If you filed electronically, you should see Return Received/Tax Topic 152 within a few days. It means the IRS got your tax return from your tax preparation company. They will do a few checks before approving your refund.

The message on the page means what it says. “We have received your tax return, and it is being processed. If you filed a complete and accurate tax return, your refund should be issued within 21 days of the received date. However, processing may take longer under certain circumstances. Please check here or visit the Refunds page on to check your refund status. Please read the following information related to your tax situation: Tax Topic 152, Refund Information.”

Code 152 doesn’t have a special meaning. The IRS just likes to assign numbers to everything.

Tax Code 570 and Tax Code 971

  • These tax codes are not on your Where’s My Refund page. You can only see them if you check your tax transcript.
  • Tax code 570 means the IRS is reviewing your tax return before sending your refund. They may or may not change it.
  • Tax code 971 means the IRS is still holding your tax return. They are sending you a notice to request more information or to propose changes.

Refund Approved

Most people get this message next. Your tax return passed the initial IRS checks, and you’ll get your refund by the listed date. If you don’t get your refund, check with your bank first, then call the IRS.

Refund Status Results

Sometimes, the Where’s My Refund page changes from the progress bars to no bars and says “Refund Status Results. Your tax return is still being processed. A refund date will be provided when available.” You may also see, “Your refund of tax withheld may require further review and could take longer.”

The status bars disappearing from the IRS website means you’re in for a longer wait. The IRS is having trouble verifying your eligibility for a tax credit you claimed, they’re waiting for additional third-party documentation, or your return was flagged for some other reason.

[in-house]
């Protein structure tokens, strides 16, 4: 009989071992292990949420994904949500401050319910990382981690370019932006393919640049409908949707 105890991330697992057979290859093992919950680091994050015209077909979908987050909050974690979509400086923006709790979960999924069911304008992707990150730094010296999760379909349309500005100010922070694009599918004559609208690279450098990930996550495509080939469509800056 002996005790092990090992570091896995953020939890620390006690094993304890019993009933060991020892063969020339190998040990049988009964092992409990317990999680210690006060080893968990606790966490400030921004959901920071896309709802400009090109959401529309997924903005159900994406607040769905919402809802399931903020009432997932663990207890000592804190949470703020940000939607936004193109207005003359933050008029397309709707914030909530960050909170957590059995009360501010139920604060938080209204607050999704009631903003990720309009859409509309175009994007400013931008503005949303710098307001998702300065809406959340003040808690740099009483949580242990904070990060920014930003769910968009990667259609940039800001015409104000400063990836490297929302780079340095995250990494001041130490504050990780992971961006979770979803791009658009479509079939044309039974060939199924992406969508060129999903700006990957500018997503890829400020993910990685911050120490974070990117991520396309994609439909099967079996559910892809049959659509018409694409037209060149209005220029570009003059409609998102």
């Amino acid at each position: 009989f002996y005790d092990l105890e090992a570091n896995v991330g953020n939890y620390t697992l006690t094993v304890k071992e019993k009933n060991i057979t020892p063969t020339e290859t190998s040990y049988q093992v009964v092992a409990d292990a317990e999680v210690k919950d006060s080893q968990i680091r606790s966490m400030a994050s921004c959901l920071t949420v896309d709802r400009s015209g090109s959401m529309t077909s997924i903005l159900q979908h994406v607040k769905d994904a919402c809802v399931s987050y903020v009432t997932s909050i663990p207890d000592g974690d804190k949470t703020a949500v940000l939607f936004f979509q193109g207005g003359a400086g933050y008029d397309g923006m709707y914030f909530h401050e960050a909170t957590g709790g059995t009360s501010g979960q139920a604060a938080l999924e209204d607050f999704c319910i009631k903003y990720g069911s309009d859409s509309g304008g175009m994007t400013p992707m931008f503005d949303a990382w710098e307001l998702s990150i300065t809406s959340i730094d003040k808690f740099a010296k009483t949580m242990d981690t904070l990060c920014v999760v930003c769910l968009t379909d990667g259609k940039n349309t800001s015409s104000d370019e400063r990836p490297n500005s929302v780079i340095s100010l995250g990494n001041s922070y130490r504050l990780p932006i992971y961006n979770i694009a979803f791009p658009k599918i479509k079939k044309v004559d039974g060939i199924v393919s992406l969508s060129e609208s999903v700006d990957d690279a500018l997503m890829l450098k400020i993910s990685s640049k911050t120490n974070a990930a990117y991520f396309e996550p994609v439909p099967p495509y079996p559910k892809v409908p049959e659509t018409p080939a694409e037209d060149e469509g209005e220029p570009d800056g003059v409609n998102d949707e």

What can I do if I got the Refund Status Results message?

If your tax return is still being processed, there’s nothing you can do but wait. Often, everything will check out, and the IRS will finally approve your refund. You’ll wake up one morning to “refund approved” or a direct deposit in your bank account.

In some cases, you may get a letter from the IRS asking for more information or telling you they already adjusted your refund. You’ll need to respond according to the instructions on that letter.

Why is my tax refund taking longer than 21 days?

The IRS says that it processes most tax refunds within 21 days if you file electronically. If your refund is taking longer, here are some of the reasons why.

Tax Return Incomplete or Contains Errors

If your tax return is incomplete or has errors, the IRS will need to manually review it. Review times vary based on how busy the IRS is.

In some cases, such as simple math errors, the IRS might change your tax return and issue your corrected refund amount. In other cases, the IRS might send you a notice or error asking for additional information before they process your refund.

Identity Theft or Fraud Reports

If you’ve reported identity theft or fraud, the IRS may take longer to process your tax return. This is so they can check that the request for a refund actually came from you.

The IRS may also hold tax returns for potential fraud on their ow. For example, if you had significant changes in your tax situation from last year that match patterns fraudsters use, the IRS might hold your refund until they get more information.

Certain Tax Credits Have Mandatory Holds

Refundable tax credits have high instances of fraudulent claims. If your tax return contains these credits, the law says the IRS can’t process your tax return until at least mid-February. This gives the IRS time to collect additional informationn to check your claim for a refund.

Tax credits that could be subject to delays include the

Injured Spouse Allocation

If you filed Form 8379 Injured Spouse Allocation, you may be in for a long wait. The IRS says it takes up to 14 weeks to process tax refunds when you’ve filed Form 8379.

2020 Tax Returns

The IRS is still processing some 2020 tax returns even when people are already filing 2021 returns. These are mostly paper returns that weren’t filed on time or that had issues. The IRS says it still has a backlog due to COVID-19 and is processing these returns as quickly as possible.

If you need your 2020 AGI to file your 2021 tax return, the IRS says to enter $0 if your 2020 tax return hasn’t been processed.

Can you request to get your tax refund faster?

The IRS does not have a way to get your refund faster due to hardship or other reasons. The IRS processes refunds in the order it receives tax returns subject to the possible delays discussed above.